There's also misallocated capital. We can see this, for instance, with South China Mall and the skyscrapers under construction. And then there's the moral hazard factor. A lot of state-run banks are lending money to projects because they're told to politically -- not because they're economically rational projects to lend against. We have state-owned banks lending money to state-owned enterprises to buy land from the state. How we can possibly think that's market oriented and not self-dealing is confusing to me. It's all funny money.

If there's a bubble in China, when do you think it will pop?

The reality is that we have signs that it's getting increasingly mature. I would be very shocked if it didn't manifest itself in the next three to five years.

What are some of the possible bubbles you see in the U.S. today?

Gold. Everyone has an opinion about gold. That by itself indicates that it's quite bubbly.  Now, you ask, what are the signs? We have to ask are there any financial innovations that allow for embedded leverage to take place in gold? Absolutely. We have these Exchange Traded Funds (ETFs) that allow anyone to buy gold and have increased speculative tendencies in that market. Also, you have to wonder if gold is over-popularized. I don't know about you but even as I walk through New York City I find signs of people offering to buy gold and sell gold. And perhaps the most interesting phenomenon is that there are now gold vending machines. They have it in Dubai and a couple of other places but they've now introduced them in the United States.

Another potential bubble is the social networking industry. It's very loftily valued. I don't know if it's a bubble or not but I'm telling you some reasons for why it could be bubbly. In the Internet era, there's some thinking that earnings don't matter, it's eyeballs we want -- we want website traffic, we don't care about cash flow. So with Facebook today being valued at $50 to $60 billion it's hard to answer the basis for that. It's a new industry -- it's social networking. How do you value that? Because it's not well established you have the possibility of any valuation metric you choose. So lacking that valuation anchor results in a bubble potential.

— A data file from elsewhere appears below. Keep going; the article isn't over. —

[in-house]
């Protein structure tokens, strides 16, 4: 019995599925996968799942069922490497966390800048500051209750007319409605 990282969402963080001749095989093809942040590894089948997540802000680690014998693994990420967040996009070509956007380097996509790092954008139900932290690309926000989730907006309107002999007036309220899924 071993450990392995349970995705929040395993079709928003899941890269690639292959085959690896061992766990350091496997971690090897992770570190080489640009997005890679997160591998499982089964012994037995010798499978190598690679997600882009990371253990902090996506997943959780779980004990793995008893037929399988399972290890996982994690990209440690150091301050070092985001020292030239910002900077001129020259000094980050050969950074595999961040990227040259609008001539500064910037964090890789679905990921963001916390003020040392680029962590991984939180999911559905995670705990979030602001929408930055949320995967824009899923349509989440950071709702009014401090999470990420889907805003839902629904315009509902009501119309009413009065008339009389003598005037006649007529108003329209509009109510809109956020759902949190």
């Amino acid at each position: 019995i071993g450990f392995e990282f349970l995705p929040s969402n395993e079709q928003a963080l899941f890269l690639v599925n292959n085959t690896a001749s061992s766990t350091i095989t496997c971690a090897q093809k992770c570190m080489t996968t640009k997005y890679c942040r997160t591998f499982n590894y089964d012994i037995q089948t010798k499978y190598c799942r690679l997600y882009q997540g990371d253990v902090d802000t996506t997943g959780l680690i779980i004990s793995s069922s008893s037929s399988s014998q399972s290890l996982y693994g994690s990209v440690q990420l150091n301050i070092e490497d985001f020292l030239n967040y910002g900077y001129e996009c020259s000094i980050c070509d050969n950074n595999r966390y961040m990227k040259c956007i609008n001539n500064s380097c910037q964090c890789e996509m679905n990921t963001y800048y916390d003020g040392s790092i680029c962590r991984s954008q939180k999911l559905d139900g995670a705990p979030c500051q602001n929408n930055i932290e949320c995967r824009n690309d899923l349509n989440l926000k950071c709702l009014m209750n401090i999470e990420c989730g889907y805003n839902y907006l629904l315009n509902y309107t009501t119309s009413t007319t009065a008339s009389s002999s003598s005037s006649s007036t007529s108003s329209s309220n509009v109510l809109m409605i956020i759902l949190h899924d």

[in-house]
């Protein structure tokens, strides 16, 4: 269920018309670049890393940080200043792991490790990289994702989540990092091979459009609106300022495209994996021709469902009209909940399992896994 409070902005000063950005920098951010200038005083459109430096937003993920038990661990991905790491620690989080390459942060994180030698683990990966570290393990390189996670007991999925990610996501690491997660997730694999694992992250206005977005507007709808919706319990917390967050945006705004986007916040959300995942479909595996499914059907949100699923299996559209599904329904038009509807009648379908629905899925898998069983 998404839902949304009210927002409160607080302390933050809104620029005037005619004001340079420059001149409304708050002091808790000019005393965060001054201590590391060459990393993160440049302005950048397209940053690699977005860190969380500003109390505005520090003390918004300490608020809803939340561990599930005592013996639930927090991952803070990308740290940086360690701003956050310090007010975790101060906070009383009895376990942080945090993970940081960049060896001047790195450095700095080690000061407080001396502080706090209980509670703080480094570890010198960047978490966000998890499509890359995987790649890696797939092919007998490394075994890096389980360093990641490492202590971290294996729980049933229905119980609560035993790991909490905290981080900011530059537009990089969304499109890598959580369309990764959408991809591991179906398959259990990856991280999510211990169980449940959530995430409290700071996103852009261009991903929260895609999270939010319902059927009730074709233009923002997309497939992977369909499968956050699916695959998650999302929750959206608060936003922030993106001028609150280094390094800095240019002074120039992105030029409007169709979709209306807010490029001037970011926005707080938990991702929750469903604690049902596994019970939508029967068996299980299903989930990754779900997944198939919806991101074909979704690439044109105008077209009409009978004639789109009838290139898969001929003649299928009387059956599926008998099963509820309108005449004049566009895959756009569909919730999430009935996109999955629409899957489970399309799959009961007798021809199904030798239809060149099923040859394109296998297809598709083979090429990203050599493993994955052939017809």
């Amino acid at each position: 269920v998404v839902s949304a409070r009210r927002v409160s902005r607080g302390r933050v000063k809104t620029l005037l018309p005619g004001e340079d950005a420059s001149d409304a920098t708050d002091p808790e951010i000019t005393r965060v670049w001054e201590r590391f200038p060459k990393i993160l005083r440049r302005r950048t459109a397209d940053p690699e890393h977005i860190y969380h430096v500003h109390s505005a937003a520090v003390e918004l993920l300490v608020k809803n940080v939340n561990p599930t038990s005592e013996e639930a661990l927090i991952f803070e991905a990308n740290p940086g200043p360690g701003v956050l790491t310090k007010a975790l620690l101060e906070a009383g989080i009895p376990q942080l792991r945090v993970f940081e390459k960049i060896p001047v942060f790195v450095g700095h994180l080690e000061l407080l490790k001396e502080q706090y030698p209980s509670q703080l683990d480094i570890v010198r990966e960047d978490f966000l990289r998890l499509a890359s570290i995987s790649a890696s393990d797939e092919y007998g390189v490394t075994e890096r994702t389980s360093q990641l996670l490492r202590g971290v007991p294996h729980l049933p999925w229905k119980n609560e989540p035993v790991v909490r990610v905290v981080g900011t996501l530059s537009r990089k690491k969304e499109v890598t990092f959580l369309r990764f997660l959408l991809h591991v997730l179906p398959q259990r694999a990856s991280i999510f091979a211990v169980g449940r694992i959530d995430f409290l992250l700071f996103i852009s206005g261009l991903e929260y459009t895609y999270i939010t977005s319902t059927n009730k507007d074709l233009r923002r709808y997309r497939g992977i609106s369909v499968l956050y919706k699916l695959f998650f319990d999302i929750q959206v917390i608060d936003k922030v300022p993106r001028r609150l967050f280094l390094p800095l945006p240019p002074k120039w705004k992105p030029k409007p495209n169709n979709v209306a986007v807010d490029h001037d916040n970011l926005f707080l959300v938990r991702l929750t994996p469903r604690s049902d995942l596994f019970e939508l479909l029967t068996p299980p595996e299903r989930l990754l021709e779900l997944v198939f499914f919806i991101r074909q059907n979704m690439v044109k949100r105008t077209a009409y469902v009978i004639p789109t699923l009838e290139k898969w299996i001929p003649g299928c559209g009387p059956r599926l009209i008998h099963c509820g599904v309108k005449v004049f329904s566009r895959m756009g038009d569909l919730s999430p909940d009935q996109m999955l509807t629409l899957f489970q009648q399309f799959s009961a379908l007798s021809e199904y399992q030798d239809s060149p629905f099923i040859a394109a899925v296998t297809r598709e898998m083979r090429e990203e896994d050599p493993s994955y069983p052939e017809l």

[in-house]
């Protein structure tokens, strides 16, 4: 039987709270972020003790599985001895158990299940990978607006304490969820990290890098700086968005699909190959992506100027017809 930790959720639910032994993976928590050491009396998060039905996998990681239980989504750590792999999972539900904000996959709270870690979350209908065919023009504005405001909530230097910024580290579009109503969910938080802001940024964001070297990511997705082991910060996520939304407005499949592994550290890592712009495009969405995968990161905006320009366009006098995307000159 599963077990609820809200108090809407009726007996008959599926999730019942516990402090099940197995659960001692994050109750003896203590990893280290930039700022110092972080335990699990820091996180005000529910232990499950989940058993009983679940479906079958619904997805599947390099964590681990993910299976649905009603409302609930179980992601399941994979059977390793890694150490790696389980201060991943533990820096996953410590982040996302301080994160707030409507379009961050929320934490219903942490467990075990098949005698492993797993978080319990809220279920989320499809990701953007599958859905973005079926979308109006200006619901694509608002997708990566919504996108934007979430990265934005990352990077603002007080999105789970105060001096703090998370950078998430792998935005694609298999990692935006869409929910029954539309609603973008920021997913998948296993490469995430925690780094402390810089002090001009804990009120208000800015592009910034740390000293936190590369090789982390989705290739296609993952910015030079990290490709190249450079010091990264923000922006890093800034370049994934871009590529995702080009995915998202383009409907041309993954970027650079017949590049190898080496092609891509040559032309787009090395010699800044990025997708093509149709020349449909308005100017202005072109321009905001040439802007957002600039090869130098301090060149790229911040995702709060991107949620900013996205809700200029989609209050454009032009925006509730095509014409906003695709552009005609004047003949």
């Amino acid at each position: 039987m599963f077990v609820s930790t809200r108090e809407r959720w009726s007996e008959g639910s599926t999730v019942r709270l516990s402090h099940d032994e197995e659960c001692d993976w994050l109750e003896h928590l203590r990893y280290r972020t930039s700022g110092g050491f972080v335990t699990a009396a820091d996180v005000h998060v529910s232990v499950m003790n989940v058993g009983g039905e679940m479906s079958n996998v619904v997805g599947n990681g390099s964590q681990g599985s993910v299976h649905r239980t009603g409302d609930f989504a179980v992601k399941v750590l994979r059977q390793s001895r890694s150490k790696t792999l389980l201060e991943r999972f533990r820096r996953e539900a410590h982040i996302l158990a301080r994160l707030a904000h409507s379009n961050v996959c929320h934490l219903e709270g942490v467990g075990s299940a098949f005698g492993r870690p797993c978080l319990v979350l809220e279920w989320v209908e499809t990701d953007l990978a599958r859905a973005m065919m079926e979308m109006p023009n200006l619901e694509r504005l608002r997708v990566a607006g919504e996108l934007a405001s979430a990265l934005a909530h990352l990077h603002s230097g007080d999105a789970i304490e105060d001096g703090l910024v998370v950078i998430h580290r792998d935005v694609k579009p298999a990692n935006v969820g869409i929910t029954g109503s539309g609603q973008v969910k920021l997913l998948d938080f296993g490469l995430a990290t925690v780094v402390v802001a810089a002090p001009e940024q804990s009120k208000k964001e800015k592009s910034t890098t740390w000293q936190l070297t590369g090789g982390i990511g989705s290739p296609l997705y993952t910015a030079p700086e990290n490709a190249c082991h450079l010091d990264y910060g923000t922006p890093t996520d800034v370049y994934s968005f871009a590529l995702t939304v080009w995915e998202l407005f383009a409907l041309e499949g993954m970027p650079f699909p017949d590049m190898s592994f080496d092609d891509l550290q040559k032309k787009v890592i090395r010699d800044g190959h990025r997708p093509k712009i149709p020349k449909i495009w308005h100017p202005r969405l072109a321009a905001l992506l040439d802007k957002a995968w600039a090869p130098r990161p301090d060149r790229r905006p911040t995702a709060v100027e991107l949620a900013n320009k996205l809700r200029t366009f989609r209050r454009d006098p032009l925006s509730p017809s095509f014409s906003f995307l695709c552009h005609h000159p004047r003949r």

Prices for many commodities are rising -- are these bubbles?

There are some commodities -- iron ore, zinc, lead, cotton, soybeans -- where China is a massive portion of the demand, making up 40%, 50% and sometimes even more. Given my China perspective, I think they're quite vulnerable and potentially prone to a bust because in the quest to meet this growing Chinese demand they've grown their capacity even faster and a slowdown in China will result in massive overcapacity in those complexes.

What's not a bubble?

Energy is something I'm quite bullish on. China today represents 10% or 11% of  global oil demand. It's actually not that large. It's a large percentage of the growth in oil demand, but it's that large of a percentage of overall oil demand. It's harder to find, it's in more difficult places -- geopolitically and technically. It's one of the few resources today that is well suited for transportation purposes. And so given those dynamics I think oil is not in a bubble. Will it have ups and downs along the way? Sure. There will be people who will speculate in the futures markets and drive it up short-term but it will come back. But fundamentally we have a scarce resource in oil.

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About This Author
Nin-Hai Tseng
Nin-Hai Tseng
Writer, Fortune

Nin-Hai Tseng covers economics and finance. Before joining Fortune, Tseng was a reporter at The Orlando Sentinel and a public affairs associate at GE. She holds an MPA from Columbia University and a BS in Journalism from the University of Florida. She lives in New York City.